The normativity of meaning and content

Stanford Encyclopedia of Philosophy (2022)
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Normativism in the theory of meaning and content is the view that linguistic meaning and/or intentional content are essentially normative. As both normativity and its essentiality to meaning/content can be interpreted in a number of different ways, there is now a whole family of views laying claim to the slogan “meaning/content is normative”. In this essay, we discuss a number of central normativist theses, and we begin by identifying different versions of meaning normativism, presenting the arguments that have been put forth for and against them.



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Author Profiles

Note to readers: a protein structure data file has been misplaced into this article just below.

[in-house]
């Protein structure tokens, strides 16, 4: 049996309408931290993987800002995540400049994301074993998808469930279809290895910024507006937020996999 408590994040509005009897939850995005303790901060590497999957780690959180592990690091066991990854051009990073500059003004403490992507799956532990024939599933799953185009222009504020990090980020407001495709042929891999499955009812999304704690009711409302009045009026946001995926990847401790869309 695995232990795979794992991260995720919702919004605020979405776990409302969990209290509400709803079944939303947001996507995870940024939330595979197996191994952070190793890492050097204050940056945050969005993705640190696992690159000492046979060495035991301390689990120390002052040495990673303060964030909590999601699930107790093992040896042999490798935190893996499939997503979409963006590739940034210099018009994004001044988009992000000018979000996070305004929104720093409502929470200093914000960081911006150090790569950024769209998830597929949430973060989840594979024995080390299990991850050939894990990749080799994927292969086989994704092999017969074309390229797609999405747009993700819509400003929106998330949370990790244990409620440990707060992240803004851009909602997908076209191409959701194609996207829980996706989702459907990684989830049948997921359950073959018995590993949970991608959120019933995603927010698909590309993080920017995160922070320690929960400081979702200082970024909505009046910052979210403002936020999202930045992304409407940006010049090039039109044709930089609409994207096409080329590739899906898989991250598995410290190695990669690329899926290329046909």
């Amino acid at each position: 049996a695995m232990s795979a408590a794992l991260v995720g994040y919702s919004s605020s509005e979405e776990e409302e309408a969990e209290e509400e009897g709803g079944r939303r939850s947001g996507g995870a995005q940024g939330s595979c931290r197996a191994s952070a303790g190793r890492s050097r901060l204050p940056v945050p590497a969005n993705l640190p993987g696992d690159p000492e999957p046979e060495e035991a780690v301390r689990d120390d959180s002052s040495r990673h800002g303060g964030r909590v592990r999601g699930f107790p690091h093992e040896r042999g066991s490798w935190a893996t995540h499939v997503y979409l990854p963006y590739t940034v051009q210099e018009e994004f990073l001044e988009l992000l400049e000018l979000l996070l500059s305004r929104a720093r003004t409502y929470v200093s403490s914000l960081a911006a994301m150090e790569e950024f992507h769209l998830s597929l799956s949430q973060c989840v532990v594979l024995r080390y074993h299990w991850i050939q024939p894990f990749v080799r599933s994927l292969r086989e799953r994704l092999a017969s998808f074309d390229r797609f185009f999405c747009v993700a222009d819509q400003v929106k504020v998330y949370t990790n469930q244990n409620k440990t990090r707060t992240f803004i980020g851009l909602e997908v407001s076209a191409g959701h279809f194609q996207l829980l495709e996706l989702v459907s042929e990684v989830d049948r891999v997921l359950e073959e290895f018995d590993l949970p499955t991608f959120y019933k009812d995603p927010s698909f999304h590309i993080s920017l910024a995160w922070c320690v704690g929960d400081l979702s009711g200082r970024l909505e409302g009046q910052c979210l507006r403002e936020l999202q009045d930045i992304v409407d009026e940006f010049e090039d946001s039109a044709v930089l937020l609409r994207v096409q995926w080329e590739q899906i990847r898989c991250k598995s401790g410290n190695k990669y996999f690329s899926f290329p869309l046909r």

Asa Maria Wikforss
Stockholm University
Kathrin Glüer
Stockholm University

References found in this work

Philosophical Investigations.Ludwig Wittgenstein - 1953 - New York, NY, USA: Wiley-Blackwell.
Inquiries Into Truth And Interpretation.Donald Davidson - 1984 - Oxford, GB: Oxford University Press.
The Philosophy of Philosophy.Timothy Williamson - 2007 - Malden, MA: Wiley-Blackwell.
The sources of normativity.Christine M. Korsgaard - 1996 - New York: Cambridge University Press. Edited by Onora O'Neill.

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